Editorial:HK set for first budget deficit in 15 years

【明報專訊】THE Hong Kong economy is in free fall, with the government forecasting that the city will register its first budget deficit in 15 years. With ample fiscal reserves amounting to more than $1 trillion, the government may have no difficulty supporting itself for one or two years. However, it is unknown how long the internal and external problems troubling the economy will remain. Sino-US rivalry may continue to affect Hong Kong in the long term. Renewed violence over the weekend has also raised concerns about when stability can really be restored in the city. Hostility between China and the US as well as the storm over the extradition bill has brought about structural changes to the ecology of the Hong Kong economy. The government must consider the new situation when managing public finances. However, it must also adhere to principles like ''spend when necessary''. It should not slow down the pace of economic restructuring and the tackling of deep-rooted conflicts in society.

The latest data on Hong Kong's economic recession is terrifying. Last week the government reported that the value of the city's total exports had fallen sharply in October by almost a tenth year on year. Yesterday it released figures showing that the total value of retail sales had plummeted year-on-year by 24.3% in October, the steepest monthly decline on record. Amid the continuing Sino-US trade war, Hong Kong has suffered from a double whammy of an unstable external economic environment and incessant social unrest. In view of a sharp decline in consumption away from home, a significant drop in the number of tourists and a slump in retail sales, the government has earlier estimated a growth rate of minus 1.3% for the whole year. Financial Secretary Paul Chan Mo-po said the losses caused by the social upheaval in recent months account for about 2% of the city's GDP. Given the dire economic situation of Hong Kong, it is inevitable that the revenue received by the public coffers has shrunk significantly. Chan estimates that the government will have a budget deficit for the first time in 15 years at the end of the financial year.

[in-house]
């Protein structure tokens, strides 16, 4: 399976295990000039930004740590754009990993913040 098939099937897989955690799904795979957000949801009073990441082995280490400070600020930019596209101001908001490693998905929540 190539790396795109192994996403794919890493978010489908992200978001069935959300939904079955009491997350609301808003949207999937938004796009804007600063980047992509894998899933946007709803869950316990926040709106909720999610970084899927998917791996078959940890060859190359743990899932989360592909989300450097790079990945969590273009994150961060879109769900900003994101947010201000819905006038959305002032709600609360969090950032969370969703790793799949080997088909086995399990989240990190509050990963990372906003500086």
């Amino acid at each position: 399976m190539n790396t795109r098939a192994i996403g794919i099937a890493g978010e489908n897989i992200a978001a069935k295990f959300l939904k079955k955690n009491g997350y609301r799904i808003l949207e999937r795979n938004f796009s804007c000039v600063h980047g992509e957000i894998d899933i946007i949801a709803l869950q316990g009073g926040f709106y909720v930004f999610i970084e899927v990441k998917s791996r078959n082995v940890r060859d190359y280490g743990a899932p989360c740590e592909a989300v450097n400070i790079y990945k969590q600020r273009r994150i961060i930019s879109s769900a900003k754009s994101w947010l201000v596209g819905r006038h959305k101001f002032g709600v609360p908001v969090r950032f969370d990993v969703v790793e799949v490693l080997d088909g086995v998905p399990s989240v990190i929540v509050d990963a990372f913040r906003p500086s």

Chan had estimated a financial surplus of over $10 billion in his budget at the beginning of this year. But the economy was then caught up in unexpected headwinds. Given several abortive land sales in the second half of the year and the relief measures of over $20 billion rolled out since the outbreak of the anti-extradition storm, a budget deficit is something well anticipated. The only question is its exact amount. There are often debates over whether ''internal factors'' or ''external factors'' have contributed more to the plunge of the Hong Kong economy. The reality is both have dealt a heavy blow to it. No party should wishfully hope for a quick disappearance of these internal or external troubles.

Now that the government will be in the red, it is of course necessary to review its income and expenditure and think about broadening sources of income and cutting costs. Some government departments have long shown poor work efficiency and the resources have not been well utilised. There are problems that must be fixed. However, the authorities should not repeat the mistakes made by the government at the turn of the century, which cut medical and social welfare expenses deeply for the mere sake of reducing costs, leading to a squeeze on all kinds of social services now. In recent years, the government has finally put aside the ideological burden of being a ''small government''. Public expenditure, much of which involves expenses on social welfare, education as well as innovation and technology, has continued to grow and is now more than 21% of the city's GDP. From housing, elderly care to health care services, Hong Kong is still doing not enough in many aspects. The government must continuously invest in the future while facilitating economic restructuring. If it hastily goes for a big cut in those expenses, that will be tantamount to a retrograde step. As the internal and external environments have changed for the Hong Kong economy, the government must take note of the times and situation and adhere to the the principle of prudent management of its finances. At the same time, the overriding principle of investing in the future should never be abandoned.

明報社評 2019.12.03:財赤重臨理財須審慎 「應使則使」原則要堅持






ample:more than enough

mere:used when you want to emphasise how small, unimportant, etc. sb/sth is

retrograde:returning to older and worse conditions, methods, ideas, etc

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